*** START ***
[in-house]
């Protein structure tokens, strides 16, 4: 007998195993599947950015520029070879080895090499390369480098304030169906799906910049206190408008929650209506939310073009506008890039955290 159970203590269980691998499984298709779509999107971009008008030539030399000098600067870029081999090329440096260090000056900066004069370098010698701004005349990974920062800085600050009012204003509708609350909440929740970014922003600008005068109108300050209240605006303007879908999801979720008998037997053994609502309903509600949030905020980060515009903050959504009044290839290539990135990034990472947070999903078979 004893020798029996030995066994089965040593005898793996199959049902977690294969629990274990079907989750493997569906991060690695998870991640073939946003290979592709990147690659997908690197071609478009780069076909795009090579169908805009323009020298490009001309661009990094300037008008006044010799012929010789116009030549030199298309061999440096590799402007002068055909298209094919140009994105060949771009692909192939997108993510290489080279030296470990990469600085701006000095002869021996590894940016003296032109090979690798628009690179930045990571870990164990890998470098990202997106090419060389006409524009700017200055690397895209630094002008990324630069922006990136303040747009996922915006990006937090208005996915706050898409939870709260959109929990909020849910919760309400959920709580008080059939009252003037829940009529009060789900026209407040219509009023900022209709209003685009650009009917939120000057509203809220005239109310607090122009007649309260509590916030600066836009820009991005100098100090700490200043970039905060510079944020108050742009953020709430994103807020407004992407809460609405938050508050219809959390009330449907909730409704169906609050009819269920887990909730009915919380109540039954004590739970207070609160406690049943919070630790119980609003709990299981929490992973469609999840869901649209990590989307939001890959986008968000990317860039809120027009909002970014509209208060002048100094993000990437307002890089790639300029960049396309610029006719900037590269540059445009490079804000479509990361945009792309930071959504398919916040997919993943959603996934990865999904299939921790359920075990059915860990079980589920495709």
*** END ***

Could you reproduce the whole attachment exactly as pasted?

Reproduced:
[in-house]
């Protein structure tokens, strides 16, 4: 007998195993599947950015520029070879080895090499390369480098304030169906799906910049206190408008929650209506939310073009506008890039955290 159970203590269980691998499984298709779509999107971009008008030539030399000098600067870029081999090329440096260090000056900066004069370098010698701004005349990974920062800085600050009012204003509708609350909440929740970014922003600008005068109108300050209240605006303007879908999801979720008998037997053994609502309903509600949030905020980060515009903050959504009044290839290539990135990034990472947070999903078979 004893020798029996030995066994089965040593005898793996199959049902977690294969629990274990079907989750493997569906991060690695998870991640073939946003290979592709990147690659997908690197071609478009780069076909795009090579169908805009323009020298490009001309661009990094300037008008006044010799012929010789116009030549030199298309061999440096590799402007002068055909298209094919140009994105060949771009692909192939997108993510290489080279030296470990990469600085701006000095002869021996590894940016003296032109090979690798628009690179930045990571870990164990890998470098990202997106090419060389006409524009700017200055690397895209630094002008990324630069922006990136303040747009996922915006990006937090208005996915706050898409939870709260959109929990909020849910919760309400959920709580008080059939009252003037829940009529009060789900026209407040219509009023900022209709209003685009650009009917939120000057509203809220005239109310607090122009007649309260509590916030600066836009820009991005100098100090700490200043970039905060510079944020108050742009953020709430994103807020407004992407809460609405938050508050219809959390009330449907909730409704169906609050009819269920887990909730009915919380109540039954004590739970207070609160406690049943919070630790119980609003709990299981929490992973469609999840869901649209990590989307939001890959986008968000990317860039809120027009909002970014509209208060002048100094993000990437307002890089790639300029960049396309610029006719900037590269540059445009490079804000479509990361945009792309930071959504398919916040997919993943959603996934990865999904299939921790359920075990059915860990079980589920495709």